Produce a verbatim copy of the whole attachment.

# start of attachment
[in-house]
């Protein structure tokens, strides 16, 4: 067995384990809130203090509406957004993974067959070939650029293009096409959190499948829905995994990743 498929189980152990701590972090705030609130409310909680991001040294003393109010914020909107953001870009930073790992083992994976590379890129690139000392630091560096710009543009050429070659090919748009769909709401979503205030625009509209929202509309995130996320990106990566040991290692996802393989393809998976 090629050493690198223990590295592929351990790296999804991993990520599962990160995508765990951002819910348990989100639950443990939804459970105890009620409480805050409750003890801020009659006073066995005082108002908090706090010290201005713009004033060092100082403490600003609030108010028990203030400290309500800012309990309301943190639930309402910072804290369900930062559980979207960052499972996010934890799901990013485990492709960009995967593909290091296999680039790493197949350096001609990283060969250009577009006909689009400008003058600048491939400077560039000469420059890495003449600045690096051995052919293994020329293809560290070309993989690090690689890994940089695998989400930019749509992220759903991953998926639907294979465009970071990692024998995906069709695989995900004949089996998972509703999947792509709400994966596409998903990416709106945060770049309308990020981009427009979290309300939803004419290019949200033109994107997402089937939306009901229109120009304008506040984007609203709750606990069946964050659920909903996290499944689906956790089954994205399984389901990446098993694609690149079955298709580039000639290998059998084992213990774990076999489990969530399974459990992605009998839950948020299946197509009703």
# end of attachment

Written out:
[in-house]
């Protein structure tokens, strides 16, 4: 067995384990809130203090509406957004993974067959070939650029293009096409959190499948829905995994990743 498929189980152990701590972090705030609130409310909680991001040294003393109010914020909107953001870009930073790992083992994976590379890129690139000392630091560096710009543009050429070659090919748009769909709401979503205030625009509209929202509309995130996320990106990566040991290692996802393989393809998976 090629050493690198223990590295592929351990790296999804991993990520599962990160995508765990951002819910348990989100639950443990939804459970105890009620409480805050409750003890801020009659006073066995005082108002908090706090010290201005713009004033060092100082403490600003609030108010028990203030400290309500800012309990309301943190639930309402910072804290369900930062559980979207960052499972996010934890799901990013485990492709960009995967593909290091296999680039790493197949350096001609990283060969250009577009006909689009400008003058600048491939400077560039000469420059890495003449600045690096051995052919293994020329293809560290070309993989690090690689890994940089695998989400930019749509992220759903991953998926639907294979465009970071990692024998995906069709695989995900004949089996998972509703999947792509709400994966596409998903990416709106945060770049309308990020981009427009979290309300939803004419290019949200033109994107997402089937939306009901229109120009304008506040984007609203709750606990069946964050659920909903996290499944689906956790089954994205399984389901990446098993694609690149079955298709580039000639290998059998084992213990774990076999489990969530399974459990992605009998839950948020299946197509009703």